A Random New Subplot

the last of us episode 4 recap

After Joel's struggle with Brian, the episode shifts perspective again, bringing us into a holding cell (inside a storage unit) where Kathleen (played by the wonderful Yellowjackets lead Melanie Lynskey) is torturing a doctor. Clearly something terrible has happened to Kathleen, and she's looking for a group of people, including a guy named Henry. This doctor claims whatever he did—some kind of informing to FEDRA—is something he had to do, as he was held at gunpoint.

Kathleen takes her own gun out, and tells the doctor that two can play at that game. He isn't fazed by her posturing, telling her that he delivered her. "I'm your doctor," he repeats, gun to his head. She walks out.

We then see her outside, where a group of people have gathered around the bodies of Brian and the other guy Joel killed. Kathleen asks if they're dead; she wonders if even a doctor could save them. When she's told no, she demands a manhunt for whoever did this, and to find Henry and the others she was seeking. She returns straight back to the storage unit, and shoots and kills the doctor.

This storyline is a bit confusing. We know we're now in Kansas City, but what's not clear is who these people are and why we should care about whatever their story is. Kathleen and Perry (some sort of armed rebel leader) are searching for Henry and someone named Sam, and find in an attic a bunch of open canned food and some superhero drawings; it's clear that she's searching for a man and a child, but we don't know her relation, or why, exactly, she's looking for them. We'll find out more next week, but it's Henry and Sam who Joel and Ellie so pleasantly encounter at the end of the episode.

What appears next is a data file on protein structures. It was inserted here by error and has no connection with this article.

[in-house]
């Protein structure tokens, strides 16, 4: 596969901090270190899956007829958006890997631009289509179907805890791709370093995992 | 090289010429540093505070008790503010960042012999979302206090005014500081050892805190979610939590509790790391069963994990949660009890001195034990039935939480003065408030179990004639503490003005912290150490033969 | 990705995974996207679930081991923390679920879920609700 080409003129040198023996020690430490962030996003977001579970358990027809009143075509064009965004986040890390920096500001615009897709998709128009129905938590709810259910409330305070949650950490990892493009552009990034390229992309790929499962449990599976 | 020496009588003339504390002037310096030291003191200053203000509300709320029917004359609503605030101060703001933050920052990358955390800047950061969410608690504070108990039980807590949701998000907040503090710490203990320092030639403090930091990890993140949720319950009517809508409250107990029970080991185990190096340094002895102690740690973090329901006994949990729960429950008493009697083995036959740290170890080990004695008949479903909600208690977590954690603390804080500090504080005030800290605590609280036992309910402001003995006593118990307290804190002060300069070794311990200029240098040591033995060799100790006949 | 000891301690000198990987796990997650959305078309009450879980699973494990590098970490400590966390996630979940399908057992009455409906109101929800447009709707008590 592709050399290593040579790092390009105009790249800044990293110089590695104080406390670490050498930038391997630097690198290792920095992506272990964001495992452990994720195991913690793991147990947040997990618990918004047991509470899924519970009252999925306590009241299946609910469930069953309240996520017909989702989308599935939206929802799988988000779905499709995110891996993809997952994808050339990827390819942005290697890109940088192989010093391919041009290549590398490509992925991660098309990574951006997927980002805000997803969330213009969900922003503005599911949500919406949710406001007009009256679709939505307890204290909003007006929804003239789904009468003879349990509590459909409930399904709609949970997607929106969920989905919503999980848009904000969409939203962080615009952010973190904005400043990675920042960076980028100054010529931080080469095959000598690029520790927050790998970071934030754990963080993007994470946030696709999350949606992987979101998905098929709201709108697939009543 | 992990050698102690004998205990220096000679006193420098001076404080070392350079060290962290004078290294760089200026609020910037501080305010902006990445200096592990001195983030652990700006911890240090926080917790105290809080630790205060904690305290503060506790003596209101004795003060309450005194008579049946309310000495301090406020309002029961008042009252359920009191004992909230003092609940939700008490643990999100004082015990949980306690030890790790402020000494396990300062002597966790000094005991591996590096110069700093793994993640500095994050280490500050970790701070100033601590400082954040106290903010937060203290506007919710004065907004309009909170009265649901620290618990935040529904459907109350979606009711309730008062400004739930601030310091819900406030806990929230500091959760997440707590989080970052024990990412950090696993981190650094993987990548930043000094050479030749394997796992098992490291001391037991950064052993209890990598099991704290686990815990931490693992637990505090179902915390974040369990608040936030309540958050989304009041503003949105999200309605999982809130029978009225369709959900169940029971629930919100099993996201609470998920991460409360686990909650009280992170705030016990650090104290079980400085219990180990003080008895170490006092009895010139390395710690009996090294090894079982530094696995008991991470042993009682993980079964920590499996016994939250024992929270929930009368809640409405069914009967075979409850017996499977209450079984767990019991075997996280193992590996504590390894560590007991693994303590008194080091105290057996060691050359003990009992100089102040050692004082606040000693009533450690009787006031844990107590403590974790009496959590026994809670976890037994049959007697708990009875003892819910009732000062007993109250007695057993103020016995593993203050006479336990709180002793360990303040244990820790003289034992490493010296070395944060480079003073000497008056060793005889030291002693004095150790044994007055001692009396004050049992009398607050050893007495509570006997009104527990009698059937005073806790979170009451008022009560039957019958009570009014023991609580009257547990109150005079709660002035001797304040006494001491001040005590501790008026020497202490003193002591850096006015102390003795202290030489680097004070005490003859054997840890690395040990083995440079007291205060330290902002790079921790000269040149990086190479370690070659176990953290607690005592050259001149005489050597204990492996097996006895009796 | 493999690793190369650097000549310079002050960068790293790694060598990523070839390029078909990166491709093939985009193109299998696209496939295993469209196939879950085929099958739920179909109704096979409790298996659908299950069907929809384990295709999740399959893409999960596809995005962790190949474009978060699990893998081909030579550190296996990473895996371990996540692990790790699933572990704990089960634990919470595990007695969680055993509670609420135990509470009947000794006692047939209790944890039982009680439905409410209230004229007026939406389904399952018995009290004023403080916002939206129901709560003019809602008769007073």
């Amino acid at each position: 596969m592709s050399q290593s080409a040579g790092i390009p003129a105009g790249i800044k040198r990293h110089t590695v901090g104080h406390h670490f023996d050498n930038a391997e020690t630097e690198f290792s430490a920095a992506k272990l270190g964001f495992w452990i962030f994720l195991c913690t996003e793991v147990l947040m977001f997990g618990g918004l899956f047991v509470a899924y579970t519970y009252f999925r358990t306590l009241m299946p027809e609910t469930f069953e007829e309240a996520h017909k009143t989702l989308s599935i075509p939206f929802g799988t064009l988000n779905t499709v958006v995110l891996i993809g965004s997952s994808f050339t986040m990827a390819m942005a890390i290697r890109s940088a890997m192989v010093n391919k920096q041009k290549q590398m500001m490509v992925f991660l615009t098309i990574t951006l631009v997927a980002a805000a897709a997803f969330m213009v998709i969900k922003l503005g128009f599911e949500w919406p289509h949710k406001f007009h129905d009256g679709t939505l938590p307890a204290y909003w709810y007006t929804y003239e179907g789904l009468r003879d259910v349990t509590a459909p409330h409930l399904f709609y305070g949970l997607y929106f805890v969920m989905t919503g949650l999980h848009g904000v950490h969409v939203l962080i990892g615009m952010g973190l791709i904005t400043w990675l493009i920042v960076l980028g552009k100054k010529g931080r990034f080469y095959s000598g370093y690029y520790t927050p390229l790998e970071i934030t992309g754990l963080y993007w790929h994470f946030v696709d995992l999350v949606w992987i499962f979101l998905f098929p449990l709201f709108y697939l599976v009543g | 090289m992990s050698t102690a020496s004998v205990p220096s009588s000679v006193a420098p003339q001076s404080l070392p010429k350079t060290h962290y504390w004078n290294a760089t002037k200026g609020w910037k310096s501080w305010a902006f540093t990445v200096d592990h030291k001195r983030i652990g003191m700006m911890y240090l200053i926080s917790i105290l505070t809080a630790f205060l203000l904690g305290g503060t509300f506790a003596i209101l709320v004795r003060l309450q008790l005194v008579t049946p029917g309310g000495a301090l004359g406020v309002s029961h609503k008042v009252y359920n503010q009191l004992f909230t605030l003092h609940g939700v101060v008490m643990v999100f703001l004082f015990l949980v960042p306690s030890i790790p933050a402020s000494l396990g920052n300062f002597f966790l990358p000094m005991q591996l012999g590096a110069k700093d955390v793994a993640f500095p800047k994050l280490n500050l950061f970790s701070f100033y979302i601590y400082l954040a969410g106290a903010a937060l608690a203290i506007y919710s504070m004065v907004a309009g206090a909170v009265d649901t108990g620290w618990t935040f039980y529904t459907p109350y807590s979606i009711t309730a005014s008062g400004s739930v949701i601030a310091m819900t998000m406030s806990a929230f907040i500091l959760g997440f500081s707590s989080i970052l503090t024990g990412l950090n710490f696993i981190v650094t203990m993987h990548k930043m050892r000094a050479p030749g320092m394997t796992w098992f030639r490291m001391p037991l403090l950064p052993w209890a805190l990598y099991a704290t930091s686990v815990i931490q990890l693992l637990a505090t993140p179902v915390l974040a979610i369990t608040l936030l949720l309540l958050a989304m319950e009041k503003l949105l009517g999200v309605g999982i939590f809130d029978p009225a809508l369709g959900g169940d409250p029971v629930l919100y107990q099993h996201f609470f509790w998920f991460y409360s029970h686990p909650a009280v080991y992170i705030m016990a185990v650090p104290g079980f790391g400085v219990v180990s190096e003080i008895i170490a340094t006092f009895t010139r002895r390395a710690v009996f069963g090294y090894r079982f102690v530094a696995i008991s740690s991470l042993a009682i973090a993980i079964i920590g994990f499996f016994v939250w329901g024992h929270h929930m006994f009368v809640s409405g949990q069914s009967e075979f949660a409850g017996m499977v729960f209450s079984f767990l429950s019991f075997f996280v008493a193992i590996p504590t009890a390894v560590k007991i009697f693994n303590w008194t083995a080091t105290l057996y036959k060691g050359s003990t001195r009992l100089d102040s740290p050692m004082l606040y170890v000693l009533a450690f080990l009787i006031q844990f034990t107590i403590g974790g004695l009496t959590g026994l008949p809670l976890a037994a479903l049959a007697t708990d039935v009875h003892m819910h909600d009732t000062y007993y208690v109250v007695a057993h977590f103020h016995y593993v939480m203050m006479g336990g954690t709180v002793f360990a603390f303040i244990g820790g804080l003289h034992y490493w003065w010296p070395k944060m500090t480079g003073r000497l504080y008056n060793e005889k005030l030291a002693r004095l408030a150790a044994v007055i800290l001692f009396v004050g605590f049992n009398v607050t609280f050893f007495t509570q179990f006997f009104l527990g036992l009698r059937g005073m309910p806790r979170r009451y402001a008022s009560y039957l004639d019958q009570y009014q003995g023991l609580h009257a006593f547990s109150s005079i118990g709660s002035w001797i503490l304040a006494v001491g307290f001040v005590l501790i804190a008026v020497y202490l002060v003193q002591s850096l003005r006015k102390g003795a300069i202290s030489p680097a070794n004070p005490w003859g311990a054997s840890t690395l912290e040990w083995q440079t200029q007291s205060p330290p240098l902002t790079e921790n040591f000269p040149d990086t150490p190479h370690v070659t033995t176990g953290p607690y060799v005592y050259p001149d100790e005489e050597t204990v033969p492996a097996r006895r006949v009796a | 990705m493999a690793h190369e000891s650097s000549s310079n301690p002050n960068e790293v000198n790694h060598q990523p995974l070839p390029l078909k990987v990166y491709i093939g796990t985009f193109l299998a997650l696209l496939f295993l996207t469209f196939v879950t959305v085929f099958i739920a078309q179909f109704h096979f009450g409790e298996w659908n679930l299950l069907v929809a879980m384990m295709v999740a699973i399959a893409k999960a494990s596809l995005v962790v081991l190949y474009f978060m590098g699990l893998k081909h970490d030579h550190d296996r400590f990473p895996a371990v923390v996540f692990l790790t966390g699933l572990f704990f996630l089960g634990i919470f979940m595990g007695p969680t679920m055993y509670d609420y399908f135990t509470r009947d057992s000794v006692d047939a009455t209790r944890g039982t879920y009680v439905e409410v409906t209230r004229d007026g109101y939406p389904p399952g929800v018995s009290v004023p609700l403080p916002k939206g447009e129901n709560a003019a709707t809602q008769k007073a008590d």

Along the way they find a room with a big crater in the center that seems to be pulsating. Is this a bunch of infected literally bursting through the ground? Or something worse, that we haven't seen yet? They don't want to tell anyone, but we'll find out soon enough.

The Last of Us has pit humanity vs the infected as its core conflict to this point, but there's only so far that a villain without any real agency can take you. It's interesting to add a character making choices we're meant to disapprove of, but it feels just sort of dropped in at this point. We'll have to continue watching to see where this story is headed—and how it can continue to build up the Joel and Ellie who we're only now really starting to get to know.